Friday, February 17

Ecuador Encounters

Greetings Friends and Family:

 

Two important days and events have passed since I last pulled out my keyboard to tap you a few lines.

 

First there was the visit to Nabon. What is it like to visit a town for the fist time in seventeen or so years? A town that you lived in when you were about four years-old? I suppose if I were the sentimental/emotional type this letter would have ended right about here due to a malfunctioning keyboard from all the tears just recounting the events. Thankfully for you I'm not.

 

Because of my age in leaving the town, I drove in hardly really knowing a soul. I had a list of names however and with this as my guide I started out, traveling from house to house, asking directions to the next person on the list from the people I had already found. Most of the same neighbors live in the exact same place. The neighbor girls and boys that I climbed trees with and swished for tadpoles in the streams are now grown up and starting families of there own. Especially touching however was one of the girls who was a bit older. She had gotten married while my parents were living in this town of Nabon and my parents had given her a Bible when she had gotten married that she had read along with her husband faithfully for years and years. In her words, they had also tried to "live by what it said" including faithfully attending an evangelical church in the town in which she lives.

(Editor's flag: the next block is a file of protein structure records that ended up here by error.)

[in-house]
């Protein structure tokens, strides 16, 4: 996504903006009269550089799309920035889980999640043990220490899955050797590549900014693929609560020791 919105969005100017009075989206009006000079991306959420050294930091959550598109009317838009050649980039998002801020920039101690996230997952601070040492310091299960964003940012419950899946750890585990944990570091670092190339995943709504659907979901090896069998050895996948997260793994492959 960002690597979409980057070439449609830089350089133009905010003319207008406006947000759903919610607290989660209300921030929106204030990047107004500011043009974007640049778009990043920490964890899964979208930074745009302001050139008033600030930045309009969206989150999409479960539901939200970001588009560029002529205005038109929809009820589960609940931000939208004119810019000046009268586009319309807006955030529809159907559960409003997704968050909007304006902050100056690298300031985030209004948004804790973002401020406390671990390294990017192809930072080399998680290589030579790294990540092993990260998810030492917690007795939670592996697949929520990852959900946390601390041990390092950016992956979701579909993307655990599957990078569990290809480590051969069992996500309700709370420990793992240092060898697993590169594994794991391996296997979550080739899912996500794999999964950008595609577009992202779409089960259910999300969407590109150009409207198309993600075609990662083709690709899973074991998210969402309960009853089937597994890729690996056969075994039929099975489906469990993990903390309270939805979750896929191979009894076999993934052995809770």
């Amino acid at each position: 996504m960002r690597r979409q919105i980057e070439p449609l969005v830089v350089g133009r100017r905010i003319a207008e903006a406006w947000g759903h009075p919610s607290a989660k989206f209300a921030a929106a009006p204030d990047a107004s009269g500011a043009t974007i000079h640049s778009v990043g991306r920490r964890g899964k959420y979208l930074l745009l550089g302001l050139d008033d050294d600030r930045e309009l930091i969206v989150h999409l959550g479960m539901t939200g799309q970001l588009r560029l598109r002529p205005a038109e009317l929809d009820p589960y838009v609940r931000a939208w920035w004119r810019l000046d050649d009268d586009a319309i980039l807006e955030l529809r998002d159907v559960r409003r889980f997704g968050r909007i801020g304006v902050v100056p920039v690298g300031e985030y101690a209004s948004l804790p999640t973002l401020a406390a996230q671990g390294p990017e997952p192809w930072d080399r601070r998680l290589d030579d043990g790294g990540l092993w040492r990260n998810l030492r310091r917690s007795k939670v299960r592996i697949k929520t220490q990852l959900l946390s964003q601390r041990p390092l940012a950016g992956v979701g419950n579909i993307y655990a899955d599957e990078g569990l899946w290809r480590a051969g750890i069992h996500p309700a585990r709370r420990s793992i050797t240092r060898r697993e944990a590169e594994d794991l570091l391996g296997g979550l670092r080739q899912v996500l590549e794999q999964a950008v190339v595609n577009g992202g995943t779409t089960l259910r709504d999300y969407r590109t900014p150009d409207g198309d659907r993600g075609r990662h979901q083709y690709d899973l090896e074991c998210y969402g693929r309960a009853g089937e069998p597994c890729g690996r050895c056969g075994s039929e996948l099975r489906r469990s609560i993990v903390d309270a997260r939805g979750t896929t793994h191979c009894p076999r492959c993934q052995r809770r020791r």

As for the town of Nabon, they continue to suffer from the lack of a consistent evangelical church. They have, from best I could ascertain, a Seven-day Adventist connected pastor that comes down and provides a service, but only infrequently. There is a small group of people in the town that express a faith and desire to live according to God's word but in many ways are starving for lack of instruction and nurturing. There is also a potent resistance to any efforts to evangelize this area. For example, this last year when a church here from Cuenca visited Nabon in an effort to hand out clothes and share Christ, one of the pastors was physically hit on the cheek. (Promptly following the biblical command he offered the other one as well but his attacker was no where to be found.)

 

Please be in prayer about the town of Nabon. I have many sincere pleas for me to visit again, and plan on doing so even as I desire that God use this language limping vessel to serve Him in this town that I count as one of my homes.